The Mukden Palace or Shenyang Gugong, also known as the Shenyang Imperial Palace, is the former imperial palace of the early Qing Dynasty of China. It was built in 1625 and the first three Qing emperors lived there from 1625 to 1644. It is located in the center of the city of Mukden, Manchuria (Shenyang, China).
Early construction began in 1625 by Nurhaci. By 1631, additional structures were added under Emperor Huang Taiji. The Mukden Palace was built to resemble the Forbidden City in Beijing. However, the palace also exhibits hints of Manchurian and Tibetan styles. After the Qing Dynasty replaced the Ming Dynasty in 1644 in Beijing, the Mukden palace lost its status as the official residence of the Emperor. Instead, the Mukden Palace became a regional palace. In 1780, Emperor Qianlong further expanded the palace. Successive Qing dynasty emperors usually stayed at Mukden Palace for some time each year.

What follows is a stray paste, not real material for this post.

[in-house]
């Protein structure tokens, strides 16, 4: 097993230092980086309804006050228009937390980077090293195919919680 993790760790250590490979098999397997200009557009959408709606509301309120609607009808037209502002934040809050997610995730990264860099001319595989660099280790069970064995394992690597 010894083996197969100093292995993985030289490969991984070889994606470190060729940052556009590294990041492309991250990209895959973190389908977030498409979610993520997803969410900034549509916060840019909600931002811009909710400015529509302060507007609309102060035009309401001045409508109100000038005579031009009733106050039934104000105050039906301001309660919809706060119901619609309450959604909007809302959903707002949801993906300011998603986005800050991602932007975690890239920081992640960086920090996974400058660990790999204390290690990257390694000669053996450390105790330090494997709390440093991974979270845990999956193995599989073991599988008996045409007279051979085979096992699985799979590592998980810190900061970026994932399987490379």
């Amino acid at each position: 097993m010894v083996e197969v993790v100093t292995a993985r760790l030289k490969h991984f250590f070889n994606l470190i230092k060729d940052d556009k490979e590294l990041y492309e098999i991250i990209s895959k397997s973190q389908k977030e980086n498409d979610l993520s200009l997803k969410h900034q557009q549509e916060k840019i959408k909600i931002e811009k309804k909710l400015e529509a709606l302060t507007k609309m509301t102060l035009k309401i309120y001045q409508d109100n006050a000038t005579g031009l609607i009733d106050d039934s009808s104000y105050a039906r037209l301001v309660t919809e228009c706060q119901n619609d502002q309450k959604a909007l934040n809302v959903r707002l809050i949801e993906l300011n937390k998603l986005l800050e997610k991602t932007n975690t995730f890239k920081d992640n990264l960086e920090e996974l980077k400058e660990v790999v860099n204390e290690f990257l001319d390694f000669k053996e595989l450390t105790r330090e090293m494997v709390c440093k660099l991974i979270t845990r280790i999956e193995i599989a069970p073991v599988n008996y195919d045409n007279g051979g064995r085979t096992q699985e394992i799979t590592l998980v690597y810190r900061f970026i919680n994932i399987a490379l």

In 1955, Mukden Palace was converted into the Shenyang Palace Museum. In 2004, it was included on the UNESCO World Heritage List as an extension of the Imperial Palace of the Ming and Qing Dynasties site in Beijing.